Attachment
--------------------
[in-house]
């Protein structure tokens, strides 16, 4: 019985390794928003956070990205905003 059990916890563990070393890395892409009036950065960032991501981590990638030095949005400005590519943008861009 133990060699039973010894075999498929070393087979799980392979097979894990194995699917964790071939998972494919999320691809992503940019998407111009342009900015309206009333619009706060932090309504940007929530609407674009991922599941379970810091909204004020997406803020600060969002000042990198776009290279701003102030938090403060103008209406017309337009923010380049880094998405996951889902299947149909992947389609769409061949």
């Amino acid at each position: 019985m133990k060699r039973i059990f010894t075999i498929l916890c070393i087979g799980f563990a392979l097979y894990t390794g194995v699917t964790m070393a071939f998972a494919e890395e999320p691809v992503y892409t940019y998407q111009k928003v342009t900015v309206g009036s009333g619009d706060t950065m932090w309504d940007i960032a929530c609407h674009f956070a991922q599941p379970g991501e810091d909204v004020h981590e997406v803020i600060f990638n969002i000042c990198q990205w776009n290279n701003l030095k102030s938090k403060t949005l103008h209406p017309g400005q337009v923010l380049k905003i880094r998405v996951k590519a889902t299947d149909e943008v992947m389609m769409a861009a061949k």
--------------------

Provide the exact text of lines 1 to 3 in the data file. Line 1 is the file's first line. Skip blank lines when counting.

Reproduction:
[in-house]
């Protein structure tokens, strides 16, 4: 019985390794928003956070990205905003 059990916890563990070393890395892409009036950065960032991501981590990638030095949005400005590519943008861009 133990060699039973010894075999498929070393087979799980392979097979894990194995699917964790071939998972494919999320691809992503940019998407111009342009900015309206009333619009706060932090309504940007929530609407674009991922599941379970810091909204004020997406803020600060969002000042990198776009290279701003102030938090403060103008209406017309337009923010380049880094998405996951889902299947149909992947389609769409061949």
């Amino acid at each position: 019985m133990k060699r039973i059990f010894t075999i498929l916890c070393i087979g799980f563990a392979l097979y894990t390794g194995v699917t964790m070393a071939f998972a494919e890395e999320p691809v992503y892409t940019y998407q111009k928003v342009t900015v309206g009036s009333g619009d706060t950065m932090w309504d940007i960032a929530c609407h674009f956070a991922q599941p379970g991501e810091d909204v004020h981590e997406v803020i600060f990638n969002i000042c990198q990205w776009n290279n701003l030095k102030s938090k403060t949005l103008h209406p017309g400005q337009v923010l380049k905003i880094r998405v996951k590519a889902t299947d149909e943008v992947m389609m769409a861009a061949k």